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Chair’s Welcome

I am delighted as Chair of the Friends to welcome you to our website. Bushy Park and Home Park are two wonderful large green oases in the south west corner of London. Feeling wild, they are natural places with ancient histories, fascinating heritage and superb wildlife. Both are Sites of Special Scientific Interest (SSSIs) containing rare species. These are places to be enjoyed and conserved. Which is why the Friends exist, campaigning, supporting and protecting the parks, and enhancing visitors’ enjoyment with information, advice and guidance.

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Mistletoe Walk 2008

Mistletoe Walk 2008

Mistletoe at Hampton Court Palace grounds

Saturday 16th February 2008

The Mistletoe walk – for many years led by Tyrrell Marris and again joined this year by Graham Dillamore is becoming one of the Friends annual favourites. Almost sixty of us met at the Lion Gate on a beautiful spring-like morning. It may be tempting fate to say it, but for many years now the weather has been very good. Looking up into the trees to see the mistletoe with a bright blue sky behind it, makes it even more special. The early spring bulbs were out too – crocus, daffodil and snowdrops.

We started walking through the wilderness area and saw mistletoe on young trees no more than six feet off the ground, as well as on trees some hundreds of years old where the mistletoe was growing high up.

York Minster is still the only great church to have mistletoe placed on the altar on Christmas Day. The Church of England used to believe that mistletoe was one of the pagan symbols as it was used to ward off evil spirits and witches, and hung over cow shed doors to bring good luck to the herd.

Tyrrell explained that many Mistlethrushes plant the mistletoe as they only eat the fruit and deposit the seeds – after they have digested the fruit. That’s enough explanation of that!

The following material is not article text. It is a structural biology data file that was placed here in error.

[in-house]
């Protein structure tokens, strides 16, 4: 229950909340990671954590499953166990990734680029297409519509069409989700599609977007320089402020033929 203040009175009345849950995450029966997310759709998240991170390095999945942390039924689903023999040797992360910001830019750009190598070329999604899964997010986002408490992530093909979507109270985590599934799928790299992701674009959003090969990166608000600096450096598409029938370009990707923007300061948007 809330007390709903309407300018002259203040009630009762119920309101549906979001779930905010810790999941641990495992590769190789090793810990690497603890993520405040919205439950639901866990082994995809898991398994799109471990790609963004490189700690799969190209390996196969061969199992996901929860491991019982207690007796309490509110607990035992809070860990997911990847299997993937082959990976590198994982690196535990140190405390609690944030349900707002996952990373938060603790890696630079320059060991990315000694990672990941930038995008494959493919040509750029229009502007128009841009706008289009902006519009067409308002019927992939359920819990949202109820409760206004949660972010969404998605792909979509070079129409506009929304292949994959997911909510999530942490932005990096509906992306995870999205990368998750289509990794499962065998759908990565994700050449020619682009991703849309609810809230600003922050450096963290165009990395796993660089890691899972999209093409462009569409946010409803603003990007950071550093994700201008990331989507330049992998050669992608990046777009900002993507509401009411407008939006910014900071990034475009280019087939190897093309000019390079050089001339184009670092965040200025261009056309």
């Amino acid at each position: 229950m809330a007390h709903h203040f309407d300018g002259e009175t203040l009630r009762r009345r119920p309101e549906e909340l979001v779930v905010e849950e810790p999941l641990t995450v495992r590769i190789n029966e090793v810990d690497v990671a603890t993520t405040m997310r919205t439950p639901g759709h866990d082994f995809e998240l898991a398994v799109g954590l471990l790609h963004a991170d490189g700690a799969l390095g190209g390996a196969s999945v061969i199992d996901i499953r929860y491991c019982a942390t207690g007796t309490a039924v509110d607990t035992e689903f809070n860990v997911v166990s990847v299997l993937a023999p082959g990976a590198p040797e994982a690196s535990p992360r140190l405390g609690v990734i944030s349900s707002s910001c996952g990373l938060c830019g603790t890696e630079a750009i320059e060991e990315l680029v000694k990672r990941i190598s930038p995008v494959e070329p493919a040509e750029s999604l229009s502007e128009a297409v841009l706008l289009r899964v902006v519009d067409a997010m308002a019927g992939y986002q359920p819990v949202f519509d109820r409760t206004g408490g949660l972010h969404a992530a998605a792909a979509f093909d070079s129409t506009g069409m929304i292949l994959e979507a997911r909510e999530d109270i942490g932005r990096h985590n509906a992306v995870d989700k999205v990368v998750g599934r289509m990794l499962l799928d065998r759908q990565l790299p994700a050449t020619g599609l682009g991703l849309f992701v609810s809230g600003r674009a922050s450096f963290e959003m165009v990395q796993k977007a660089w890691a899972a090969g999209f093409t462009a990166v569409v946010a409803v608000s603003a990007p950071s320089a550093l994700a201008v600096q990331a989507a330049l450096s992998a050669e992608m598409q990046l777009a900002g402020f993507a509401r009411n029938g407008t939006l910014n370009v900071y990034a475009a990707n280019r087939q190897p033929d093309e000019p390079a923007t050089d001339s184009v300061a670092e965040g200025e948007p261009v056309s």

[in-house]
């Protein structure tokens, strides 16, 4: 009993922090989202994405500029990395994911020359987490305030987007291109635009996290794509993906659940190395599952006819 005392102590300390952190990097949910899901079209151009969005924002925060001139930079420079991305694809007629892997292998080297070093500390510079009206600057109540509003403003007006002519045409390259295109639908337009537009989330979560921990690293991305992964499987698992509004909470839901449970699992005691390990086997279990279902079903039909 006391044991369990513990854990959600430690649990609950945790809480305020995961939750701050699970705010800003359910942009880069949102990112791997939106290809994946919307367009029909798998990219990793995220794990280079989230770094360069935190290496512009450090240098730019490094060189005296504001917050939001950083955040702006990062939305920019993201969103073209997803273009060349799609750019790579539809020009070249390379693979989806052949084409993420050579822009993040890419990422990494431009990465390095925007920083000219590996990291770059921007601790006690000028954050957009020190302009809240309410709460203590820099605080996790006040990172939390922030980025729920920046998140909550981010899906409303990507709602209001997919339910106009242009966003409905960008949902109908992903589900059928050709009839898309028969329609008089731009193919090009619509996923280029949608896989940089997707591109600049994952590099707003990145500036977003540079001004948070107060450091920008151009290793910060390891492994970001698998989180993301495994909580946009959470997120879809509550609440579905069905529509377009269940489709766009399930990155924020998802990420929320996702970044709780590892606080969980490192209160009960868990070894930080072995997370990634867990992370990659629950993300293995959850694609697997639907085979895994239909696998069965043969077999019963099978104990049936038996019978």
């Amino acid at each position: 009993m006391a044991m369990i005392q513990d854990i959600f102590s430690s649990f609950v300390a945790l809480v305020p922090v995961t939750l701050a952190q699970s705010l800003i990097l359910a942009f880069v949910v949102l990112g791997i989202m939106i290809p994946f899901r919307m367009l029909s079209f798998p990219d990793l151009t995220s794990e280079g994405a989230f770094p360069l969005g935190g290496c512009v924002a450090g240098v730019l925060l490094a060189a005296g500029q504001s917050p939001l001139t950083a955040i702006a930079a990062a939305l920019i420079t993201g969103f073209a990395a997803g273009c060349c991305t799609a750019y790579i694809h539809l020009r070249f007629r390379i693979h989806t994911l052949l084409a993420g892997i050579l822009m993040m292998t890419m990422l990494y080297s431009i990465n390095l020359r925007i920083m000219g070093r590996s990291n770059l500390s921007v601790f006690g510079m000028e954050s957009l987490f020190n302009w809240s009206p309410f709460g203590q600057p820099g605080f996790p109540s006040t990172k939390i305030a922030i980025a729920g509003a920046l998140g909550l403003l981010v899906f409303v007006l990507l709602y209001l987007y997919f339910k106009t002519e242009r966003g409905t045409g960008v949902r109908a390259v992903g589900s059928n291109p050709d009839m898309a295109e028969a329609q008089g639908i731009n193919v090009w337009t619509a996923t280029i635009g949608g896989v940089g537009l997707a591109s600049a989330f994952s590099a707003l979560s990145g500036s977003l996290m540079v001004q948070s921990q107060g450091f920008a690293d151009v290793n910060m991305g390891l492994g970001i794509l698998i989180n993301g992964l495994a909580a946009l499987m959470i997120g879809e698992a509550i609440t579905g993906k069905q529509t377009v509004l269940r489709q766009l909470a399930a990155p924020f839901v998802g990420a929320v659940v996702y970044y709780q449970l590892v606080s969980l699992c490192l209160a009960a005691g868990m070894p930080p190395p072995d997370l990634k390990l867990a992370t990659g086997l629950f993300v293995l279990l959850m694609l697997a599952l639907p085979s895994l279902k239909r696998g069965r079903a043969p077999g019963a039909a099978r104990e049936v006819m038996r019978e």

The seeds are trapped in the crevices in the bark and grow on using their own leaves for growth. The only thing they take from the host tree is fluids, so it does no damage to the tree on which it is living.

Graham took over at this point and led us to the Clore Centre, named not surprisingly after its benefactor, It is in the courtyard behind the door with bright gold vine leaves; startling in the sun. The Clore Centre is an education centre opened by Prince Charles last year. Its reception area has a stunning model of a flying dragon made by local school children, based on the dragon at the top of the painting “The Field of the Cloth of Gold” which is on display at Hampton Court.

We were then led across the courtyard to the old barracks building – actually two, one housing the men from the household cavalry, and the other infantry men. Their horses were stabled below them as they slept 22 men to a room.

The building has been turned into classrooms and a lecture room, and is well used by local schools and lectures and meetings for adults.

Outside again, and still in bright sun we crossed the green to the south west corner of the palace to see a fine old tree a False Acacia which has several large clumps of mistletoe, and while we were watching a mistlethrush appeared, which just proved that Tyrrell was right.

We finished our walk at the now completed Orangery Garden. Last year Graham had shown us the area just after Tudor foundations were found. Those have been recorded by archaeologists and now covered over and the area planted in the original Queen Mary design. There are narrow beds with box surrounds and sparsely planted with bulbs as bulbs were a great rarity and very expensive. In summer Delft plant pots were brought out with delicate plants.

Tyrrell and Graham gave us a most interesting morning, and we hope that may be persuaded to talk to us again next year.

Pieter Morpurgo, February 2008

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Walks & Talks

Forthcoming event

Thursday, 23rd Nov 8:00 pm

The Royal Parks in the Great War. Talk by David Ivison

Latest report

A perimeter walk of Home Park led by Nicholas Garbutt was enjoyed by over 45 people on 2nd September.Walk in Home Park- 2nd September

Full report...

Information Point

The Information Point next to the Pheasantry Welcome Centre café is where our volunteers help visitors to find out more about the parks and where visitors can purchase souvenirs of your visit to support our work.

Click this panel to visit our Information Point section and also to find out how you can get involved as a volunteer.